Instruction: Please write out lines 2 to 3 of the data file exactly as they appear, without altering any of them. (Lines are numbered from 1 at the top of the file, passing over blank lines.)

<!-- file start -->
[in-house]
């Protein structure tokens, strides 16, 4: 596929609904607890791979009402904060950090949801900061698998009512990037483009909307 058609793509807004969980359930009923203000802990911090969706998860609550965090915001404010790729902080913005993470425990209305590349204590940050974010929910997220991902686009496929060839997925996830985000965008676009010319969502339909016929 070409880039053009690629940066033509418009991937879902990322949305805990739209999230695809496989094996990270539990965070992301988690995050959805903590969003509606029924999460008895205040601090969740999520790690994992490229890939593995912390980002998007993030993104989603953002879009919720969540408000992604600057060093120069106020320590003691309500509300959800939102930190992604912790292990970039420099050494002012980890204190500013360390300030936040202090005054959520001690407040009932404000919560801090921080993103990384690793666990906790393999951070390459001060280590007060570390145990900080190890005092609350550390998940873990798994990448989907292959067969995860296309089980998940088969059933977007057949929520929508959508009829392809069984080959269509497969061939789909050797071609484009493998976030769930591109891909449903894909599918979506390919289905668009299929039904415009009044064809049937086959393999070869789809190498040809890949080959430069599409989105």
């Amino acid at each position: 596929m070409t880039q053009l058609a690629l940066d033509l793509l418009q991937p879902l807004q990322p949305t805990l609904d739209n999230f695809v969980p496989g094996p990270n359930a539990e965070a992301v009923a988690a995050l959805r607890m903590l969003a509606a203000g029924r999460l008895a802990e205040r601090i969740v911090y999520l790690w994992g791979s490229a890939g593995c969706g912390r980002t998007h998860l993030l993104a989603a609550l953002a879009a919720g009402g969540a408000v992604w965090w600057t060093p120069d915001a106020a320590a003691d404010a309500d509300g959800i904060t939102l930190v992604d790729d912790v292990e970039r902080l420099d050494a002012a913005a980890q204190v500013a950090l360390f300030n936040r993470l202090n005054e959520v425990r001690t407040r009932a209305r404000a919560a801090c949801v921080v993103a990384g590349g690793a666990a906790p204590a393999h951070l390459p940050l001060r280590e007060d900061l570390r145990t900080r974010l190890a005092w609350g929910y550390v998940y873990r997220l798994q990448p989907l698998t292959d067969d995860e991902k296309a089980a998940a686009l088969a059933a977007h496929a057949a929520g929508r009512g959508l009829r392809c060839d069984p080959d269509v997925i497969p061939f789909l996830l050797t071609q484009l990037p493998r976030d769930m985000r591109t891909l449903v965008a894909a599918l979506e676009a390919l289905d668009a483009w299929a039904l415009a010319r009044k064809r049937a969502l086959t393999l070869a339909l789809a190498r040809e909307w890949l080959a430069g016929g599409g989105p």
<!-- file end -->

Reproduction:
């Protein structure tokens, strides 16, 4: 596929609904607890791979009402904060950090949801900061698998009512990037483009909307 058609793509807004969980359930009923203000802990911090969706998860609550965090915001404010790729902080913005993470425990209305590349204590940050974010929910997220991902686009496929060839997925996830985000965008676009010319969502339909016929 070409880039053009690629940066033509418009991937879902990322949305805990739209999230695809496989094996990270539990965070992301988690995050959805903590969003509606029924999460008895205040601090969740999520790690994992490229890939593995912390980002998007993030993104989603953002879009919720969540408000992604600057060093120069106020320590003691309500509300959800939102930190992604912790292990970039420099050494002012980890204190500013360390300030936040202090005054959520001690407040009932404000919560801090921080993103990384690793666990906790393999951070390459001060280590007060570390145990900080190890005092609350550390998940873990798994990448989907292959067969995860296309089980998940088969059933977007057949929520929508959508009829392809069984080959269509497969061939789909050797071609484009493998976030769930591109891909449903894909599918979506390919289905668009299929039904415009009044064809049937086959393999070869789809190498040809890949080959430069599409989105």
């Amino acid at each position: 596929m070409t880039q053009l058609a690629l940066d033509l793509l418009q991937p879902l807004q990322p949305t805990l609904d739209n999230f695809v969980p496989g094996p990270n359930a539990e965070a992301v009923a988690a995050l959805r607890m903590l969003a509606a203000g029924r999460l008895a802990e205040r601090i969740v911090y999520l790690w994992g791979s490229a890939g593995c969706g912390r980002t998007h998860l993030l993104a989603a609550l953002a879009a919720g009402g969540a408000v992604w965090w600057t060093p120069d915001a106020a320590a003691d404010a309500d509300g959800i904060t939102l930190v992604d790729d912790v292990e970039r902080l420099d050494a002012a913005a980890q204190v500013a950090l360390f300030n936040r993470l202090n005054e959520v425990r001690t407040r009932a209305r404000a919560a801090c949801v921080v993103a990384g590349g690793a666990a906790p204590a393999h951070l390459p940050l001060r280590e007060d900061l570390r145990t900080r974010l190890a005092w609350g929910y550390v998940y873990r997220l798994q990448p989907l698998t292959d067969d995860e991902k296309a089980a998940a686009l088969a059933a977007h496929a057949a929520g929508r009512g959508l009829r392809c060839d069984p080959d269509v997925i497969p061939f789909l996830l050797t071609q484009l990037p493998r976030d769930m985000r591109t891909l449903v965008a894909a599918l979506e676009a390919l289905d668009a483009w299929a039904l415009a010319r009044k064809r049937a969502l086959t393999l070869a339909l789809a190498r040809e909307w890949l080959a430069g016929g599409g989105p």